Once there was a young man who lived in a small village more than two hours by train from the nearest big city. None in his family had ever studied beyond Class 8 in school. But the young man had a dream – to become a lawyer and save his fellow villagers from being exploited by the zamindar.
He pursued his dream and did become a lawyer, and went on to earn a huge fortune. He spent a lot of his earnings in building a school and a college near his native village. He also bought large tracts of land with fruit orchards and lakes. The land was cultivated to grow food grains. Fruits from the orchards were sold in the market. The lakes were used for fish farming. Villagers were employed to look after the property – and shared part of the bountiful produce.
Things were going well for the villagers – who were prospering. The lawyer was happy that he was able to make a difference to the lives of his fellow neighbours – though he spent most of his time in the big city.
But there were dark clouds on the horizon. The lawyer had a son who was a good-for-nothing spendthrift, who spent most of his time with friends and enjoyed the good life. Despite his best efforts, the lawyer could not make his son mend his ways. He was too busy with his legal practice anyway. So he thought of a plan.
He formed a trust, with his childless younger brother as the trustee. His son was to receive a regular allowance per month, but the trustee was the sole authority for sanctioning any additional expenditure. After the lawyer passed away, the trust came into force – much to the chagrin of his son.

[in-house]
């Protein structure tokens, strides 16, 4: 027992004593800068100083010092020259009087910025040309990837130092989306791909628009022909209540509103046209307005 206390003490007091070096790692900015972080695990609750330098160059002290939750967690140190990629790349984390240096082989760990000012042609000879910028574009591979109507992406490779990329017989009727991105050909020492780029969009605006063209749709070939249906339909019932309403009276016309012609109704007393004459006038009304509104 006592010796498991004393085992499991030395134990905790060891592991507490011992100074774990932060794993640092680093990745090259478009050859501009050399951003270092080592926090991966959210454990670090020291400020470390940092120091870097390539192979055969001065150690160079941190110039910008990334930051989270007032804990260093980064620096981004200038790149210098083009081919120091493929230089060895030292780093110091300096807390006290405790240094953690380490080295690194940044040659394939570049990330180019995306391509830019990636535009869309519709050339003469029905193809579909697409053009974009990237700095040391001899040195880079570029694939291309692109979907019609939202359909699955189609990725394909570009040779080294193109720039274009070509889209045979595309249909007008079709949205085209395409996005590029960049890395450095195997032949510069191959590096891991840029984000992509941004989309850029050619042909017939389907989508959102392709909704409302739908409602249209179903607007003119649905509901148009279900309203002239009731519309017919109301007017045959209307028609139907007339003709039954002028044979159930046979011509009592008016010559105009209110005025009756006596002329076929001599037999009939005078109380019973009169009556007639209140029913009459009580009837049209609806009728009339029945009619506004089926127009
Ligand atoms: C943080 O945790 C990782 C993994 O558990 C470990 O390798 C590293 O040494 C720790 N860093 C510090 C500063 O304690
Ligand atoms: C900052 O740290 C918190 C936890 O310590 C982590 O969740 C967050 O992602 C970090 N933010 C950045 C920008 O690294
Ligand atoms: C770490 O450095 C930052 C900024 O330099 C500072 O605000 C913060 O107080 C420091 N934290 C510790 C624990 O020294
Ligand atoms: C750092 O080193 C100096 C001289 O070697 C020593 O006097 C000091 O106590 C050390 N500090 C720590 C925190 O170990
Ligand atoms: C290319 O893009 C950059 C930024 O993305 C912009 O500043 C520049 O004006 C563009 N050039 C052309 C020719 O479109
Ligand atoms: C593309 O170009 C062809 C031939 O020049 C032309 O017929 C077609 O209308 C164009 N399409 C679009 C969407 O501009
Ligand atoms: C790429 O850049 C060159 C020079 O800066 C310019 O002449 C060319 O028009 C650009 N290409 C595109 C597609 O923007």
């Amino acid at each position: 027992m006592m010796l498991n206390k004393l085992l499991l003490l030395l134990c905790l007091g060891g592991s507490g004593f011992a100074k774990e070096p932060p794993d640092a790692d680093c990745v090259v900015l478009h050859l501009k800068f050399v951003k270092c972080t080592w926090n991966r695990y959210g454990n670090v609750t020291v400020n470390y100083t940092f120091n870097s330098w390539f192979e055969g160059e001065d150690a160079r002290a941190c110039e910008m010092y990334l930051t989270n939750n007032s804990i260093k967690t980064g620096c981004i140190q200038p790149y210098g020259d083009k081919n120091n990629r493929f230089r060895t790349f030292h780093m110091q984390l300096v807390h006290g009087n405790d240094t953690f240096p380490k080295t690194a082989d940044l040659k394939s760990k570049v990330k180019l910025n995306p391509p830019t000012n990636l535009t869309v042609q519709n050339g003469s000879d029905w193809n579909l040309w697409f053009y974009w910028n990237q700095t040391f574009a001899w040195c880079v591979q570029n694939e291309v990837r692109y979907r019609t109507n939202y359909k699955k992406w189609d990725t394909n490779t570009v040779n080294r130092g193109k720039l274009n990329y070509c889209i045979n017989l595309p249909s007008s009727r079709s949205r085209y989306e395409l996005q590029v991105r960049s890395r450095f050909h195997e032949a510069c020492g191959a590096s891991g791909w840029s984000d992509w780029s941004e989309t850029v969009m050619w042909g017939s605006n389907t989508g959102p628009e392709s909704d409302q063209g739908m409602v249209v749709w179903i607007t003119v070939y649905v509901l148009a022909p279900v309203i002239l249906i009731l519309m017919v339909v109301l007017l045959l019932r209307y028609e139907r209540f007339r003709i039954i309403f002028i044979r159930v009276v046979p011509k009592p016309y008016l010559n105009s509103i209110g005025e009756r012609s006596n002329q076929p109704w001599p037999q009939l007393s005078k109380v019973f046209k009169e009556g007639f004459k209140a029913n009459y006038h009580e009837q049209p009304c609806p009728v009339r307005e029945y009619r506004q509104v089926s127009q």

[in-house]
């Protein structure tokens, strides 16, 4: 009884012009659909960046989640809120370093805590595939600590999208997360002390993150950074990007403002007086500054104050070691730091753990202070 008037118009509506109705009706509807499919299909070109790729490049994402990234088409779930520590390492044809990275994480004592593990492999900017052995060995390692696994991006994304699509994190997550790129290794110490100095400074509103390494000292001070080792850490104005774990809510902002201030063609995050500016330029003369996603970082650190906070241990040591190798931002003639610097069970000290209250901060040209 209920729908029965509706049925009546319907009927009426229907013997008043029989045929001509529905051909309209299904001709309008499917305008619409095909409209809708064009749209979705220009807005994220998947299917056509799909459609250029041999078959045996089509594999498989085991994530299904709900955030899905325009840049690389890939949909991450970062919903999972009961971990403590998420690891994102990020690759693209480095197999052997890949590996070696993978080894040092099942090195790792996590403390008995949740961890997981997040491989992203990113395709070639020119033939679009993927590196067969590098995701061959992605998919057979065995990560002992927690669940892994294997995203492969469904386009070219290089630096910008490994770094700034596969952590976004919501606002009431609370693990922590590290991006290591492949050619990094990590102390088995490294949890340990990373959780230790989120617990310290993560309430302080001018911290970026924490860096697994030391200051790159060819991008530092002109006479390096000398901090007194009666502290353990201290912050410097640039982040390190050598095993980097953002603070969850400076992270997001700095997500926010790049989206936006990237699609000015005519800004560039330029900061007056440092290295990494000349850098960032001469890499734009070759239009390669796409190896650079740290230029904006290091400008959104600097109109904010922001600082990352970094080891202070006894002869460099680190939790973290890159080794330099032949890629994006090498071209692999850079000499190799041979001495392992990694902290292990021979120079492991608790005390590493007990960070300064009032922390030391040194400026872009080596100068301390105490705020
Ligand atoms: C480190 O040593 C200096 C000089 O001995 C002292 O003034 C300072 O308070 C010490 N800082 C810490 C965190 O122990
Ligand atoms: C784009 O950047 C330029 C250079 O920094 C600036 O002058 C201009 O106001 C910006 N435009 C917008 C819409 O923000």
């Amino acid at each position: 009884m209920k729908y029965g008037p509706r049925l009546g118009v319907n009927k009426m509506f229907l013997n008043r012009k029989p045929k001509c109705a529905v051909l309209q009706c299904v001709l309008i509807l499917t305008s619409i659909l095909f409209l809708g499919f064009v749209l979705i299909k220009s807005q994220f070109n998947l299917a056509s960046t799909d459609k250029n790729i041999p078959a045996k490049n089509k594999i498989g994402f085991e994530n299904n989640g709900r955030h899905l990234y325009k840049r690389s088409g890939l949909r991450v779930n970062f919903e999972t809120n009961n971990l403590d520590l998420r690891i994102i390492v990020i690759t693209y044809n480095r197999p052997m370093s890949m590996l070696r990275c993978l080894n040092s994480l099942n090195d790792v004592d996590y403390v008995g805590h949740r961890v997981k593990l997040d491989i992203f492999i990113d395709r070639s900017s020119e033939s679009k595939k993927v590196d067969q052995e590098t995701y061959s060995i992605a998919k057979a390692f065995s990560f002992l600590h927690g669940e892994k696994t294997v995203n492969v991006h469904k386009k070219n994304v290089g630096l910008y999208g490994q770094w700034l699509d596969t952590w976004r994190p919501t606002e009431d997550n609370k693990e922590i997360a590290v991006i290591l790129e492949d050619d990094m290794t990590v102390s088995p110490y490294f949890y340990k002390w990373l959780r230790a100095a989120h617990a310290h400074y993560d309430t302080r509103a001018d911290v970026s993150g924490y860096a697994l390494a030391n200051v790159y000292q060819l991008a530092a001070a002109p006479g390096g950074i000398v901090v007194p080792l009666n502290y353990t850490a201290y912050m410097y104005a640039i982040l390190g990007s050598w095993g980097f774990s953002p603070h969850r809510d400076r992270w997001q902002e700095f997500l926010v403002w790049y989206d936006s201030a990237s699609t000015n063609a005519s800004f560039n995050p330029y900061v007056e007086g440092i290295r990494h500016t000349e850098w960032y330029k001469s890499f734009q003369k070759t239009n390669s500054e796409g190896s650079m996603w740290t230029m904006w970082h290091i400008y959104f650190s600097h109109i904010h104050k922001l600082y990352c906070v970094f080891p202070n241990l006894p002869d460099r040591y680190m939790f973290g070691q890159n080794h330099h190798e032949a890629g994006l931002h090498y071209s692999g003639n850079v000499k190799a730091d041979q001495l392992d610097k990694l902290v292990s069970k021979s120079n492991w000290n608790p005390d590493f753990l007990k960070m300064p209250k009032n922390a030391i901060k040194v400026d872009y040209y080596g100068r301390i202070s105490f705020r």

He was soon running through his monthly allowance and kept asking for more from his uncle, the trustee. The uncle was initially indulgent, because he felt sorry that the young man had recently lost his father. But he soon realised that his nephew was taking undue advantage of his indulgence. So, he tightened the screws and refused to sanction extra amounts.
The nephew was taken aback, but instead of mending his ways, he brought over his friends and tried to threaten his uncle with dire consequences. But the uncle refused to budge. So he changed tactics and started imploring and cajoling his uncle for more money.
The uncle said he may re-think provided his nephew met certain conditions. First, he would need to get rid of his freeloader friends. Next, he would need to take an active interest in his father’s property in the village – to ensure that the villagers were doing a proper job of maintenance and upkeep as well as to plug the large amount of leakage of produce that was being siphoned off by various middlemen.
The nephew agreed to the conditions and did prevent his friends from hanging around all the time – though he didn’t really get rid of them. The uncle sanctioned some extra allowance as a quid pro quo. But the nephew showed no interest in looking after the village property of his late father, nor in plugging the pilferage.
Next month, the uncle refused to sanction any extra money, and reiterated his conditions. The nephew promised to change, but his uncle said he won’t sanction anything till he actually saw some change on the ground.
And so the stalemate continues at the time of writing. The nephew (read UPA II) may have good intentions to change, but is unwilling or unable to do so because of his friends (the Mulayams and Mamatas). The uncle (read RBI Governor) has put his foot down and said thus far and no further (by keeping repo, reverse repo and CRR unchanged). The 1% cut in the SLR – from 24% to 23% – was just a token gesture to show good intentions by increasing liquidity without affecting the high inflation rate too much.